What’s Really Going On?
Over the past year or so, our economy has been sending out mixed signals. On the one hand, there is talk about an ever-deepening recession with all its attendant doom and gloom. On the other hand, we are told that the economy has bottomed out and, come 2010, we’ll be up and away! To add to the confusion, there are also those who tell us that in a business sense, 2009 has been the best year they ever had. Given that all these people operate in the same country, South Africa, and that the economic downturn is a global occurrence anyway, one had to ask: Is the situation really as bad as some people make it out to be or are they using the current downturn as an excuse for having been caught napping?
We decided to find out and soon realised that around the turn of the millennium, it was comparatively easy to enter the world of business and succeed. People who lacked the entrepreneurial gene jumped on the bandwagon and because the going was easy, they notched up some modest successes at first. When the tide turned, they quickly fell by the wayside. This was unfortunate but was it really an indicator of an economic downturn?
We donÔÇÖt think so. The simple fact is that those early casualties simply did not have what it takes to make it in the cut-throat world of business. Unfortunately, this was overlooked at the time and their demise triggered a chain reaction. Banks stopped lending, suppliers reduced credit terms and businesses were folding at an alarming rate.
Problems continue to exist
As we prepare this article, evidence of a weak economy is all around us. Businesses continue to be liquidated resulting in prime spots in fancy shopping centres remaining unoccupied for lengthy periods. In the retail sector, the ubiquitous end of season sales turned into pre-season sales at first and now, discounting has become a way of life for many who would previously have frowned upon such practices.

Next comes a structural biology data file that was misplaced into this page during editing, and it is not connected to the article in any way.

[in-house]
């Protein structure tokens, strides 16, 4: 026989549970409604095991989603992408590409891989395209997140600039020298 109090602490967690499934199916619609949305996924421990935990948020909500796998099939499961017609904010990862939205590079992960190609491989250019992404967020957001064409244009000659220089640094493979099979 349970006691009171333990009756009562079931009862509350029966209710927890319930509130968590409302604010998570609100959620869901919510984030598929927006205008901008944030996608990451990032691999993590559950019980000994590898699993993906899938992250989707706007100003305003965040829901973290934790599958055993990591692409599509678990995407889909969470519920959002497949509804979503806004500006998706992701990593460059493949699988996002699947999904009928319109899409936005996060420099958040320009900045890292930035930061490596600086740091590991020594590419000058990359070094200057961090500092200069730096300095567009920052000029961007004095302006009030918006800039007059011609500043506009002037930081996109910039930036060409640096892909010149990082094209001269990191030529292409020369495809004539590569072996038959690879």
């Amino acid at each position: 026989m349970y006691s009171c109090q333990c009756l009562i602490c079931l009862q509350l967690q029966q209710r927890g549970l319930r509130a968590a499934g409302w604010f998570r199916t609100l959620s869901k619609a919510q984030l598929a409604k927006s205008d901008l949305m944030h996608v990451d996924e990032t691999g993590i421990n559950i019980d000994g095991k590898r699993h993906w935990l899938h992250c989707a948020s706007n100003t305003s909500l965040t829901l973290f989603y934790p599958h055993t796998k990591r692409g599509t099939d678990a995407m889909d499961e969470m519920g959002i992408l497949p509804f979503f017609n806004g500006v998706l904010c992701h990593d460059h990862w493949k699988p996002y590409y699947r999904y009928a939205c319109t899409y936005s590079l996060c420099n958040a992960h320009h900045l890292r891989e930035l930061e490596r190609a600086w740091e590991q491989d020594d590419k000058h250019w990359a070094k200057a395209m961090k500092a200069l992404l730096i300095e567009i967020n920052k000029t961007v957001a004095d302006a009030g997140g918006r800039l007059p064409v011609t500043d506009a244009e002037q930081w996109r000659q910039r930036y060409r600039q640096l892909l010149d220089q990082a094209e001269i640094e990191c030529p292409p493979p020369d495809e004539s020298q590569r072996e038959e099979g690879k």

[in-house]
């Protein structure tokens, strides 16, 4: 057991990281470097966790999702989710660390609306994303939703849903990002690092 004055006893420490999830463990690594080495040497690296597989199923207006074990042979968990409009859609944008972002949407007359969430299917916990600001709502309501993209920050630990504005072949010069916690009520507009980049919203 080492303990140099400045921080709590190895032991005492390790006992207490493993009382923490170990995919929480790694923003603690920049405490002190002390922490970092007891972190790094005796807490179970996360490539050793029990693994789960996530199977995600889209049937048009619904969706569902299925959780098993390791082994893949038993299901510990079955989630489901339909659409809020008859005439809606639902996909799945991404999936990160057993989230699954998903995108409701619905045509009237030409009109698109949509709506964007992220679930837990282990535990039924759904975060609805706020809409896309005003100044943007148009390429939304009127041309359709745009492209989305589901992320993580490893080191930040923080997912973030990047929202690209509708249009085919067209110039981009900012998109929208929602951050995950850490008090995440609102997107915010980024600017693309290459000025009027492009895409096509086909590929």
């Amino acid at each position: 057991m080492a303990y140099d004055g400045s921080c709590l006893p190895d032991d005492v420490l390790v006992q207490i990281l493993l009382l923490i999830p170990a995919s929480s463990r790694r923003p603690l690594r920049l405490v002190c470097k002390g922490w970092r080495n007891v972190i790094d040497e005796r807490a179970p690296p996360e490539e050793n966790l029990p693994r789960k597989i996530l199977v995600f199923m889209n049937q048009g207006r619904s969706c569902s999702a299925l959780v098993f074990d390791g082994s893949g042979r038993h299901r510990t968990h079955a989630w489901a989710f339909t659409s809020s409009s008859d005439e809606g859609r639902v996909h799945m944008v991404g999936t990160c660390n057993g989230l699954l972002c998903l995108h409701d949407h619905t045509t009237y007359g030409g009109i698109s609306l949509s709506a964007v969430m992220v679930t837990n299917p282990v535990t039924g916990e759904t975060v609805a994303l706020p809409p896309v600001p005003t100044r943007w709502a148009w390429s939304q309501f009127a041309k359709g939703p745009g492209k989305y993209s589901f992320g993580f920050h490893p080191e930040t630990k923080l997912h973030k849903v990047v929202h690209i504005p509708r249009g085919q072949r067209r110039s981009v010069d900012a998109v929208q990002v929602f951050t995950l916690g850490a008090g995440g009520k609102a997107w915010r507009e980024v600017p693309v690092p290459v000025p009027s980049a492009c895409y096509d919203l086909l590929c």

Unemployment statistics appear to be the only numbers that remain on an upward curve. So, on the face of it, the situation looked depressing. At one point, we had to ask ourselves whether the people who continue to claim full order books and bank accounts to match aren’t deluding themselves. But as we continued to scratch below the surface, we soon found that the situation is not as clear-cut as we initially thought.
Opportunities are there for the taking
Although economic activity has slowed dramatically, people haven’t stopped buying. What has happened is that the cake that represents the total market has become a little smaller. Companies have to claim a larger slice of it just to stay in business. To get it, they have to fight harder. It’s a replay of Darwin’s survival of the fittest all over again and not necessarily a bad thing.
With FIFA 2010 almost upon us, improvements in service levels are of greater importance than ever before and a little shake-up is exactly what was needed to achieve that. We all know, for example, that in the not too recent past, people were easily swayed to part with their money. Even if they didn’t really need an item and perhaps couldn’t afford it, they would purchase it anyway. With credit readily available, the buying public headed for a disaster.
We predict that this type of buyer behaviour is a thing of the past and the experts agree. They predict that consumers spending habits have changed significantly and expect this change to be irreversible. Having learnt their lesson the hard way, most consumers will carefully weigh the pros and cons of making a purchase in future. Before they are ready to sign on the dotted line, they will consider carefully whether they really need this particular item and how they are going to pay for it. Recent shock treatment aside, the implementation of the National Credit Act has provided additional impetus for this type of consumer behaviour.
This is where we see untold opportunities presenting themselves. Astute entrepreneurs will grasp them with both hands by finding out what customers really want and giving it to them, packaged in the most attractive way possible. Product knowledge and after sales service will be decisive factors in the buying decision; this is excellent news for franchised networks. When it comes to service excellence, no branch network can upstage franchised outlets. Because their own money is at stake, franchisees can be relied upon to outperform branch managers every time.